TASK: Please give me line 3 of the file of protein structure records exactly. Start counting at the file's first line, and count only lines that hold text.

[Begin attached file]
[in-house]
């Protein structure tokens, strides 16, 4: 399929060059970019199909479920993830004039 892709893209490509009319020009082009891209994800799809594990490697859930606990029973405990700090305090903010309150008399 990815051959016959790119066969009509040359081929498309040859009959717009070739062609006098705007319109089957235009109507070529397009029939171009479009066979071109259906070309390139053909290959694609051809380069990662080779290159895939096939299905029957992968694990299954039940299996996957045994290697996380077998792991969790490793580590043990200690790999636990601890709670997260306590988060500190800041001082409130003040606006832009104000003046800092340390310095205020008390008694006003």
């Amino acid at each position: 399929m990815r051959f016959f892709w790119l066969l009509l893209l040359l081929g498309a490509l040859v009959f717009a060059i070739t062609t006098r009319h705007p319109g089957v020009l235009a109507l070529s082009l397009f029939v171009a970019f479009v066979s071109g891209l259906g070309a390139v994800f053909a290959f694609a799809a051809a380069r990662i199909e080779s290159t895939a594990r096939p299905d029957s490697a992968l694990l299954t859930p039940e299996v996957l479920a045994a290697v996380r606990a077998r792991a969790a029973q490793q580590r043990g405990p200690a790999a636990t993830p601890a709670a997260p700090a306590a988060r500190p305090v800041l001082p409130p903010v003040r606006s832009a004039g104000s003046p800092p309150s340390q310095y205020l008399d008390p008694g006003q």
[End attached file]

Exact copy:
């Amino acid at each position: 399929m990815r051959f016959f892709w790119l066969l009509l893209l040359l081929g498309a490509l040859v009959f717009a060059i070739t062609t006098r009319h705007p319109g089957v020009l235009a109507l070529s082009l397009f029939v171009a970019f479009v066979s071109g891209l259906g070309a390139v994800f053909a290959f694609a799809a051809a380069r990662i199909e080779s290159t895939a594990r096939p299905d029957s490697a992968l694990l299954t859930p039940e299996v996957l479920a045994a290697v996380r606990a077998r792991a969790a029973q490793q580590r043990g405990p200690a790999a636990t993830p601890a709670a997260p700090a306590a988060r500190p305090v800041l001082p409130p903010v003040r606006s832009a004039g104000s003046p800092p309150s340390q310095y205020l008399d008390p008694g006003q």